Australia opens way for faster military response to 'terrorist incidents'
- Author: Rogelio Becker Jul 17, 2017,
Jul 17, 2017, 18:38
In certain circumstances, the military could take charge of responses.
The Sydney incident and a series of other "lone wolf" attacks have thrown police tactics and Australia's response to potential security threats, into sharp focus.
The government will also make changes to the act to make it easier for the ADF to support the police response, such as the ability to prevent suspected terrorists from leaving the scene of an incident. Elite special forces would have full legal authority to shoot and kill terrorists.
Hostages flee from the Lindt cafe in Martin Place during the early hours of December 16, 2014.
The changes come after his government initiated a review of the ADF's support to national counter-terrorism arrangements in 2016, following a spate of terrorist attacks around the world. We have to stay ahead of them. "We must constantly review and update our responses to the threat of terrorism".
As part of the measures, the military's special forces will provide specialized training to some police teams and soldiers will be placed within law enforcement agencies to improve engagement between authorities.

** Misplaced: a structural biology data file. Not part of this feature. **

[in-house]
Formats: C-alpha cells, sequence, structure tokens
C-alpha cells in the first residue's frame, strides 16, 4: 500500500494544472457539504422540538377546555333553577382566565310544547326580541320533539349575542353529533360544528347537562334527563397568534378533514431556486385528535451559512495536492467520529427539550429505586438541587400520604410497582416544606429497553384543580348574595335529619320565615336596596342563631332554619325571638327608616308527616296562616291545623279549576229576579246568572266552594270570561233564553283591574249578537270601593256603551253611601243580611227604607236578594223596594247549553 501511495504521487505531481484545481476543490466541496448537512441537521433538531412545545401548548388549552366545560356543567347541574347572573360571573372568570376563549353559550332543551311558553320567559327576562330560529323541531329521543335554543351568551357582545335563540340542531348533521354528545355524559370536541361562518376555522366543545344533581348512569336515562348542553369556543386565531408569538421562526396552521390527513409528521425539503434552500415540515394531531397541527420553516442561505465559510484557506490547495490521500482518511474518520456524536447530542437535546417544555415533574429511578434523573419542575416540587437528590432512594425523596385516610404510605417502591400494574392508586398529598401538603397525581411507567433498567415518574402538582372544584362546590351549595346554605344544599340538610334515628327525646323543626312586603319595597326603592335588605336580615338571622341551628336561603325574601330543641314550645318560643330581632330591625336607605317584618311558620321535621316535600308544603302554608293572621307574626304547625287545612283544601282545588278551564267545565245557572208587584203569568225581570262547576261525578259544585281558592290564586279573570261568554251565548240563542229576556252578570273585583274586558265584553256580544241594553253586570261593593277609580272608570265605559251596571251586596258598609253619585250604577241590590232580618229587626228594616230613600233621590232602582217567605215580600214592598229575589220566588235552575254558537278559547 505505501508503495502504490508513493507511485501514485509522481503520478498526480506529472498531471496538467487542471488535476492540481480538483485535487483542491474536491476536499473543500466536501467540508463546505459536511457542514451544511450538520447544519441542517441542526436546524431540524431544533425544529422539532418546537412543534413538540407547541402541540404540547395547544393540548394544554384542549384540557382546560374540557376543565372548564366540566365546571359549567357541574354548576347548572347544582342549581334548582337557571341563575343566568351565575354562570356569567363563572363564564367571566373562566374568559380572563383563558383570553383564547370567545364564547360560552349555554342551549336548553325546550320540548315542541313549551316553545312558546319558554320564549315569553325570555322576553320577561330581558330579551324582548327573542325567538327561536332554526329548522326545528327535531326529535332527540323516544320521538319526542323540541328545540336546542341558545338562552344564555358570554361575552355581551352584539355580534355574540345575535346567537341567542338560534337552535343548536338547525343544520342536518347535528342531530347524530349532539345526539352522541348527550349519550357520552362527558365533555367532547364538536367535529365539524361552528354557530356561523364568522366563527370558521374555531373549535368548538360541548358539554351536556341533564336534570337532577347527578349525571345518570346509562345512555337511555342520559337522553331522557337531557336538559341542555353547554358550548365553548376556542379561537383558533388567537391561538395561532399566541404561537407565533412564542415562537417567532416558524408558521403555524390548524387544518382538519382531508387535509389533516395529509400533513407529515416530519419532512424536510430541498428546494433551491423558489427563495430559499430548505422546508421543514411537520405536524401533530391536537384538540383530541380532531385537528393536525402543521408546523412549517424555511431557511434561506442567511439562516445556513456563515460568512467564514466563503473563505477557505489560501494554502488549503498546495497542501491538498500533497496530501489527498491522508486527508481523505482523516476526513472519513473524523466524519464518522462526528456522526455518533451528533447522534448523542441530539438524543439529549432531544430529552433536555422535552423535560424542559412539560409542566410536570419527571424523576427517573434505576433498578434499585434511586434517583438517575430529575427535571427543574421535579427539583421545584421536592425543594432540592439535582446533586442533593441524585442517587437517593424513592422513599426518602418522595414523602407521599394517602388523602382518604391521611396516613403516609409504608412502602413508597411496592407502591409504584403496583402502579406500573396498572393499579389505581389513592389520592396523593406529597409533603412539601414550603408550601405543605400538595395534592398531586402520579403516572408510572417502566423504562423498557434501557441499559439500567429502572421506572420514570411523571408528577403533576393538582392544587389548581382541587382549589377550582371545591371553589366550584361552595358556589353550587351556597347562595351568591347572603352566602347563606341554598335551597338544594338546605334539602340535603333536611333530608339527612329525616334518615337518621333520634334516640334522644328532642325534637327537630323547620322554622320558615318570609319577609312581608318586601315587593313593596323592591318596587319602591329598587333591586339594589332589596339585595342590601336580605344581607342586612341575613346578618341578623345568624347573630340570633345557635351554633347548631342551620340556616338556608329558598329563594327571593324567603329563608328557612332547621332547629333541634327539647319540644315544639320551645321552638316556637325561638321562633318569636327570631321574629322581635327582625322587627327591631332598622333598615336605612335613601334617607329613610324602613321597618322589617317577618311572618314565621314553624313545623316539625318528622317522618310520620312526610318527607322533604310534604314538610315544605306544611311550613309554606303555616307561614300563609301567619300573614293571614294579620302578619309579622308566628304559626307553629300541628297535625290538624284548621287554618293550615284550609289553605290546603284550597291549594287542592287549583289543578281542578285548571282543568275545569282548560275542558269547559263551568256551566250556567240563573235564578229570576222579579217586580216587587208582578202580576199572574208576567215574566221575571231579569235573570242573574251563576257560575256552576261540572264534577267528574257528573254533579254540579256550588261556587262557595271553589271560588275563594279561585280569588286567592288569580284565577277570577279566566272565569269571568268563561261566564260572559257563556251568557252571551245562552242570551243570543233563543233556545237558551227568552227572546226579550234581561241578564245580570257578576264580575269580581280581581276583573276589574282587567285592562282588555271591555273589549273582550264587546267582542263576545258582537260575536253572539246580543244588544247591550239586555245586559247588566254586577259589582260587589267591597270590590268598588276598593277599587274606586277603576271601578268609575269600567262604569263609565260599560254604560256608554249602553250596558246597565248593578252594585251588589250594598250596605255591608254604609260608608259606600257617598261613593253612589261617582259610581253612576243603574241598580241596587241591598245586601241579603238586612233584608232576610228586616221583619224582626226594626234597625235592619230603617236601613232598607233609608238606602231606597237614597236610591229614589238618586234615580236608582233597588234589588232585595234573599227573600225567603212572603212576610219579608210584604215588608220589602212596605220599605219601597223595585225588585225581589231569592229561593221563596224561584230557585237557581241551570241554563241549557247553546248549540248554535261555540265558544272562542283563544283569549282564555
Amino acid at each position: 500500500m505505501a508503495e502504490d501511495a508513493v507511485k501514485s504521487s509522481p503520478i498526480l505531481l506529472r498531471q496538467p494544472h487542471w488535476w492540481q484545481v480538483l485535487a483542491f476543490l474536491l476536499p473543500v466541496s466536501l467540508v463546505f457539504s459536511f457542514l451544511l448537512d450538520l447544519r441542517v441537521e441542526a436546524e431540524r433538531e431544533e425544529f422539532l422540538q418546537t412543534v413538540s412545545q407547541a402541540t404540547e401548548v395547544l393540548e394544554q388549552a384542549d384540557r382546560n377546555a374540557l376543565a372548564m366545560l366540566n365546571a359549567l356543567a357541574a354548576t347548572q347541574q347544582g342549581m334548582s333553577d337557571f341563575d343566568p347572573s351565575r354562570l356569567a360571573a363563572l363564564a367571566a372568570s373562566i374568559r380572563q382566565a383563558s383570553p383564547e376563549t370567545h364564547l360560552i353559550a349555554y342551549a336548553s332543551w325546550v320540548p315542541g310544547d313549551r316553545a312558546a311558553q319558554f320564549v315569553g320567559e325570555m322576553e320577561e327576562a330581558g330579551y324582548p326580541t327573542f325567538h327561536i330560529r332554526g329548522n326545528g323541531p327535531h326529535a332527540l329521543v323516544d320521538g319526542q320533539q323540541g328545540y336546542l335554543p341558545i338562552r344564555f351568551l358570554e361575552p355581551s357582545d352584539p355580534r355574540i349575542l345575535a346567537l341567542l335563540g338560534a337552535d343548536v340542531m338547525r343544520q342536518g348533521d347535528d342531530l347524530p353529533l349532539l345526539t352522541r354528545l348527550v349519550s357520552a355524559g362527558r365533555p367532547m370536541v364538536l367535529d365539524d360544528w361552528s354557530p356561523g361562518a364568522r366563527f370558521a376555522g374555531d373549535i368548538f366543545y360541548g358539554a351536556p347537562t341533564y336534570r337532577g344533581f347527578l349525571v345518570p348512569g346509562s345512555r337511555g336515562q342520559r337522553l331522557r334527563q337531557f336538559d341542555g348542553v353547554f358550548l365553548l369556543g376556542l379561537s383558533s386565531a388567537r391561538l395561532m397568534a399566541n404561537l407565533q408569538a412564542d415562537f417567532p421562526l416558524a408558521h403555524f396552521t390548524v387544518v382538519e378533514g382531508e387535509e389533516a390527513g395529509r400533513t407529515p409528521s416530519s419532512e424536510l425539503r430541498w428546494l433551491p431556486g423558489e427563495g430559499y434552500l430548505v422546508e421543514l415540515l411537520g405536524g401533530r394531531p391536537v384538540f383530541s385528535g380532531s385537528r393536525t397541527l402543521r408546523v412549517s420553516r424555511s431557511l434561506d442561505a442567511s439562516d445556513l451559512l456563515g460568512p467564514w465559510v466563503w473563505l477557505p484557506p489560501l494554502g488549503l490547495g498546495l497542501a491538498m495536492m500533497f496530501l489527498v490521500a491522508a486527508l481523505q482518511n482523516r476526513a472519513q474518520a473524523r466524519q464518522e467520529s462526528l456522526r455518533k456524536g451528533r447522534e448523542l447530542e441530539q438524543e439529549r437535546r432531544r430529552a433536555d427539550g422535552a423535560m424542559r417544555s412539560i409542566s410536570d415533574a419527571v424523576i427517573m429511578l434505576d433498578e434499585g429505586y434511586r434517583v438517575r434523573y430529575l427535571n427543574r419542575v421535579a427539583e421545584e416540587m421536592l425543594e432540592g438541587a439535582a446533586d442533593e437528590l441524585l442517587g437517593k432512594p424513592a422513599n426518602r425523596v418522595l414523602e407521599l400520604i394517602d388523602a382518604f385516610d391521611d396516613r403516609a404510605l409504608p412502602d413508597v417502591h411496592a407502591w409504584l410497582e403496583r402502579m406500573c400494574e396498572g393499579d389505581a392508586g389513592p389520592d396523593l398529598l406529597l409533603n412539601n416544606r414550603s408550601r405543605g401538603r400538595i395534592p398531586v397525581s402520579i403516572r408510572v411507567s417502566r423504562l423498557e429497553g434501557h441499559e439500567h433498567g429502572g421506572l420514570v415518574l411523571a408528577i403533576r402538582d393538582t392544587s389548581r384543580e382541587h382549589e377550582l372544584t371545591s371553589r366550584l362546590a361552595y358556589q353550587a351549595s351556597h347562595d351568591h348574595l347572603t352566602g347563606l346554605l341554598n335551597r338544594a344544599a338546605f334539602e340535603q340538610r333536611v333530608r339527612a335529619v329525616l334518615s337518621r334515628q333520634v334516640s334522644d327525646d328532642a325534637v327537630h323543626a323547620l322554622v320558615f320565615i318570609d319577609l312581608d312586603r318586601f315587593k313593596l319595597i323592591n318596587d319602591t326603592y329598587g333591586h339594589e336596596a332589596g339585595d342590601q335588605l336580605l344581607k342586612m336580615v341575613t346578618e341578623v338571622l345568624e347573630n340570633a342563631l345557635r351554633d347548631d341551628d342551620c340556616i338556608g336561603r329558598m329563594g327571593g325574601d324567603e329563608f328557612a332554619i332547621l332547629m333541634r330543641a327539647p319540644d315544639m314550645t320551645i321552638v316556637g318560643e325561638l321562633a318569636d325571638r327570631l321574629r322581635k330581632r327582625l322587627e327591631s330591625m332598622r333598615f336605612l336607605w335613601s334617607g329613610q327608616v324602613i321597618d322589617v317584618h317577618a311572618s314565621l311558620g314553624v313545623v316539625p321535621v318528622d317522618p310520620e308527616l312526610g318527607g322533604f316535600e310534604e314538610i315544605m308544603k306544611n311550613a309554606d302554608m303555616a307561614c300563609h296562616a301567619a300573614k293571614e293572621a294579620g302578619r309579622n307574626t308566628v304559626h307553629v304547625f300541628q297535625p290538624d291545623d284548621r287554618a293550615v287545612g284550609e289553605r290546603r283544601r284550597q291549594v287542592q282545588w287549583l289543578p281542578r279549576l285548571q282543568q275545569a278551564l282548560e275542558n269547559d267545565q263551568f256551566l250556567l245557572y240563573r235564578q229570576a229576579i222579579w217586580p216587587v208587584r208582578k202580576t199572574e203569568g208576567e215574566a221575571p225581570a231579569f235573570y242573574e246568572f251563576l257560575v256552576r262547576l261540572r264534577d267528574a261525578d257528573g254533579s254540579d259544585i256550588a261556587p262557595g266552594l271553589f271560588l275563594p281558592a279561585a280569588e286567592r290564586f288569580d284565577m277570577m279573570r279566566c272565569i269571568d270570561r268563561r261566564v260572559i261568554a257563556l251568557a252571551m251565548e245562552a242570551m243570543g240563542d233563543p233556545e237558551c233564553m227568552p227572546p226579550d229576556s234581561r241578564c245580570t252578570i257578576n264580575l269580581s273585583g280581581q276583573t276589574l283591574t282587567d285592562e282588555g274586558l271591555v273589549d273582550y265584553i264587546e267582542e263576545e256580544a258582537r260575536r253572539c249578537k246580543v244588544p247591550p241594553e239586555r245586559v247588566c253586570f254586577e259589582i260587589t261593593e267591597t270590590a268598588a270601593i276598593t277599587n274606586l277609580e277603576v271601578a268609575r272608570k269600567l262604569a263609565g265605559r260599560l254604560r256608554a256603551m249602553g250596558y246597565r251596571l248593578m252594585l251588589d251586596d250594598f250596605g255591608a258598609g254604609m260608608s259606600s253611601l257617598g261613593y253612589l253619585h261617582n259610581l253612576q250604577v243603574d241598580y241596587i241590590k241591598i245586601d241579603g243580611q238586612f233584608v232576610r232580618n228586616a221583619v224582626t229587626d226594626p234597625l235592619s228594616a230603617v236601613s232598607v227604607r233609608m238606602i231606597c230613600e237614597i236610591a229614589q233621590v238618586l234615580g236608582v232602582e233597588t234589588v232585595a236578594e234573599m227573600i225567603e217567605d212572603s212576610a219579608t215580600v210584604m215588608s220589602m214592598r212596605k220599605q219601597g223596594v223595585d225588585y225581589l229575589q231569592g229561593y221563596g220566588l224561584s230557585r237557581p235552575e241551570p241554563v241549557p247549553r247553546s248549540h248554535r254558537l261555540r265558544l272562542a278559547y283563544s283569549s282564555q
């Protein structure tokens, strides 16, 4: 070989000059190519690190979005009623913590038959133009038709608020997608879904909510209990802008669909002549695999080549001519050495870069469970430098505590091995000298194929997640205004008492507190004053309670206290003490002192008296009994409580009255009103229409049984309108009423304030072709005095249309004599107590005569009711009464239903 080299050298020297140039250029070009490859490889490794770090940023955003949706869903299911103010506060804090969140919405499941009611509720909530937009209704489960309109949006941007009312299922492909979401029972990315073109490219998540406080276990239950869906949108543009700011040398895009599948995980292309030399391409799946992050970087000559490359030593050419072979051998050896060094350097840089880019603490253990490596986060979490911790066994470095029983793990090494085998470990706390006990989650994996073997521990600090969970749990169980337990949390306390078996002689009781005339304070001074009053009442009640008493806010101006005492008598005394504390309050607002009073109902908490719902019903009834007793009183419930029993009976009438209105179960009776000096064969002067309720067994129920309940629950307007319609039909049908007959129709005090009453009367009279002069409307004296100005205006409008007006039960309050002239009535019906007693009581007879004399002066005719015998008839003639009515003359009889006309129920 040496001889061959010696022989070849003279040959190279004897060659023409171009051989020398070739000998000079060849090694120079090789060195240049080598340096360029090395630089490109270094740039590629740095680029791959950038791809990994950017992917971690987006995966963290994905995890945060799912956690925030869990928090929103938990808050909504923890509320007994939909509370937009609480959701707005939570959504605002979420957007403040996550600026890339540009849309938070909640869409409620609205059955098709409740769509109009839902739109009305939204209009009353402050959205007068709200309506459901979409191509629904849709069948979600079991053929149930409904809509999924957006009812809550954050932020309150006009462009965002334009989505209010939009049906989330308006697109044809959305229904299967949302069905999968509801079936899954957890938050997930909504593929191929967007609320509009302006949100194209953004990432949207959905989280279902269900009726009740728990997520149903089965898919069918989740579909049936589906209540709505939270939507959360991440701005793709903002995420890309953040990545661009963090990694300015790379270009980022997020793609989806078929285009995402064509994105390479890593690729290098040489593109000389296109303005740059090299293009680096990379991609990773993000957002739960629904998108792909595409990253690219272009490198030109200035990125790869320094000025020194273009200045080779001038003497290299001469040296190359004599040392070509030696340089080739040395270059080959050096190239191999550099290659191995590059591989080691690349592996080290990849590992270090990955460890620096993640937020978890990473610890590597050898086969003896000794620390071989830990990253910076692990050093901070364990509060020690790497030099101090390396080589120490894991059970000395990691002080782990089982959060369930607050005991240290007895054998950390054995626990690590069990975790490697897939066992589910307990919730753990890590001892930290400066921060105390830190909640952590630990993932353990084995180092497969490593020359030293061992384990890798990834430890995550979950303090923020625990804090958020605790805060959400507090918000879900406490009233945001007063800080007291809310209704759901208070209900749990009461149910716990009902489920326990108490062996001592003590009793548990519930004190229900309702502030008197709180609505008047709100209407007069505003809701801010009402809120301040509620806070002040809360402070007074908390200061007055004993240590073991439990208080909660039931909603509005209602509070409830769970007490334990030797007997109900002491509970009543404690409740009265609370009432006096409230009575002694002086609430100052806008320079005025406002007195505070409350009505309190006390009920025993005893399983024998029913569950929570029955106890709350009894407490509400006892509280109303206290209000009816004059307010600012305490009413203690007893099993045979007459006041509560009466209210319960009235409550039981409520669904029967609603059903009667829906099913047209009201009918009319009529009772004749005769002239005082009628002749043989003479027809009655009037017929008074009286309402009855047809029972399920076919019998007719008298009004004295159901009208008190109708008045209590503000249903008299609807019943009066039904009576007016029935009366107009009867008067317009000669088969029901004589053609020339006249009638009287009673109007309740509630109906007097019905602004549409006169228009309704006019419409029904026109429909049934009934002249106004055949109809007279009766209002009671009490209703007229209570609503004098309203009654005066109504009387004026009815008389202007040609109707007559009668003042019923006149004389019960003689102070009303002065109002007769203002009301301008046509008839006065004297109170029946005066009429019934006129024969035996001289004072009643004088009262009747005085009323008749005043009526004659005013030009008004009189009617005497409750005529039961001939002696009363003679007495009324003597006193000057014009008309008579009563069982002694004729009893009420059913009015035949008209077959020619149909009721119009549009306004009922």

The Australian Defence Force has two tactical assault groups - one in Sydney and one in Perth - on standby to rapidly deploy to a terrorist attack. The coroner overseeing the Lindt cafe inquiry found the ADF did not need to be deployed because the complex callout criteria had not been met and NSW Police largely had the situation in hand.
The changes will include the removal of the provision that now limits states and territories from asking for ADF support and specialist military skills until their capability or capacity has been exceeded. This provision will be abolished.
"What we want to do is make sure we're working with the police, so whatever assets the Commonwealth has including the ADF (Australian Defence Force) are being used", Keenan said.
Shadow Minister for Defence Richard Marles said he supported the changes, but said Mr Turnbull politicised the military by posing with heavy weaponry and commandos for a televised press conference.
The proposed changes need parliament's approval.
In a joint statement released with Defence Minister Marise Payne, Turnbull said that while elite special forces will be given greater powers in the event of domestic terror-related incidents, police will continue to play a leading role in the overall response.